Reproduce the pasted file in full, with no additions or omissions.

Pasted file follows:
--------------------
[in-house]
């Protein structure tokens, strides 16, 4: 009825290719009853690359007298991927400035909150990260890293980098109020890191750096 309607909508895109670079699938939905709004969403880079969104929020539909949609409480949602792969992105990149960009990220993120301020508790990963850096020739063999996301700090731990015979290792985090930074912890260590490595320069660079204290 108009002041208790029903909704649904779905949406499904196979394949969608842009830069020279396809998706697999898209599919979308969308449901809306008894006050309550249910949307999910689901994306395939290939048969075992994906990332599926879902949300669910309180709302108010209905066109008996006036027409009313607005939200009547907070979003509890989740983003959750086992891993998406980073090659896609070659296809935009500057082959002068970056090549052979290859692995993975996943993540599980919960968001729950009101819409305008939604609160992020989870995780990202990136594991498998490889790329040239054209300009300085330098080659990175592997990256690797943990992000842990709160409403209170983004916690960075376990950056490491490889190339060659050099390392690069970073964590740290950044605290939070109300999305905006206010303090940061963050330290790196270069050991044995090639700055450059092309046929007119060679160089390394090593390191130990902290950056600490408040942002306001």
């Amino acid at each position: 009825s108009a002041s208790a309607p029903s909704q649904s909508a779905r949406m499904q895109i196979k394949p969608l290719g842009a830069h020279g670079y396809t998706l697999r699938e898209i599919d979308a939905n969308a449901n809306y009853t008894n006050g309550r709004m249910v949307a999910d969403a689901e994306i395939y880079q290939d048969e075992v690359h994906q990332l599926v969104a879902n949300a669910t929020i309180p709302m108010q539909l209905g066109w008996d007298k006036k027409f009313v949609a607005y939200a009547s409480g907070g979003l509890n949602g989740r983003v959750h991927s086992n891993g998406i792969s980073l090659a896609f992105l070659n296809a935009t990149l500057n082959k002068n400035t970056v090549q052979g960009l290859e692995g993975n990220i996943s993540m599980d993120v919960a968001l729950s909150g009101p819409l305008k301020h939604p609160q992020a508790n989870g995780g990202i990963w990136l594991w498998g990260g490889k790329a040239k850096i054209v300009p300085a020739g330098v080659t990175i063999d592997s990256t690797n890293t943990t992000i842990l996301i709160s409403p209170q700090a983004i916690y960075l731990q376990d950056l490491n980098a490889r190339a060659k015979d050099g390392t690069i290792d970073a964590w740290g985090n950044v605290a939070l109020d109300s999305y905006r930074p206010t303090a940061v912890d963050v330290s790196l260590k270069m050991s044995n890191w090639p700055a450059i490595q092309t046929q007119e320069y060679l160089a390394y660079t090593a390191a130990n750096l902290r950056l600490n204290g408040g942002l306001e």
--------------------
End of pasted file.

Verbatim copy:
[in-house]
């Protein structure tokens, strides 16, 4: 009825290719009853690359007298991927400035909150990260890293980098109020890191750096 309607909508895109670079699938939905709004969403880079969104929020539909949609409480949602792969992105990149960009990220993120301020508790990963850096020739063999996301700090731990015979290792985090930074912890260590490595320069660079204290 108009002041208790029903909704649904779905949406499904196979394949969608842009830069020279396809998706697999898209599919979308969308449901809306008894006050309550249910949307999910689901994306395939290939048969075992994906990332599926879902949300669910309180709302108010209905066109008996006036027409009313607005939200009547907070979003509890989740983003959750086992891993998406980073090659896609070659296809935009500057082959002068970056090549052979290859692995993975996943993540599980919960968001729950009101819409305008939604609160992020989870995780990202990136594991498998490889790329040239054209300009300085330098080659990175592997990256690797943990992000842990709160409403209170983004916690960075376990950056490491490889190339060659050099390392690069970073964590740290950044605290939070109300999305905006206010303090940061963050330290790196270069050991044995090639700055450059092309046929007119060679160089390394090593390191130990902290950056600490408040942002306001």
């Amino acid at each position: 009825s108009a002041s208790a309607p029903s909704q649904s909508a779905r949406m499904q895109i196979k394949p969608l290719g842009a830069h020279g670079y396809t998706l697999r699938e898209i599919d979308a939905n969308a449901n809306y009853t008894n006050g309550r709004m249910v949307a999910d969403a689901e994306i395939y880079q290939d048969e075992v690359h994906q990332l599926v969104a879902n949300a669910t929020i309180p709302m108010q539909l209905g066109w008996d007298k006036k027409f009313v949609a607005y939200a009547s409480g907070g979003l509890n949602g989740r983003v959750h991927s086992n891993g998406i792969s980073l090659a896609f992105l070659n296809a935009t990149l500057n082959k002068n400035t970056v090549q052979g960009l290859e692995g993975n990220i996943s993540m599980d993120v919960a968001l729950s909150g009101p819409l305008k301020h939604p609160q992020a508790n989870g995780g990202i990963w990136l594991w498998g990260g490889k790329a040239k850096i054209v300009p300085a020739g330098v080659t990175i063999d592997s990256t690797n890293t943990t992000i842990l996301i709160s409403p209170q700090a983004i916690y960075l731990q376990d950056l490491n980098a490889r190339a060659k015979d050099g390392t690069i290792d970073a964590w740290g985090n950044v605290a939070l109020d109300s999305y905006r930074p206010t303090a940061v912890d963050v330290s790196l260590k270069m050991s044995n890191w090639p700055a450059i490595q092309t046929q007119e320069y060679l160089a390394y660079t090593a390191a130990n750096l902290r950056l600490n204290g408040g942002l306001e």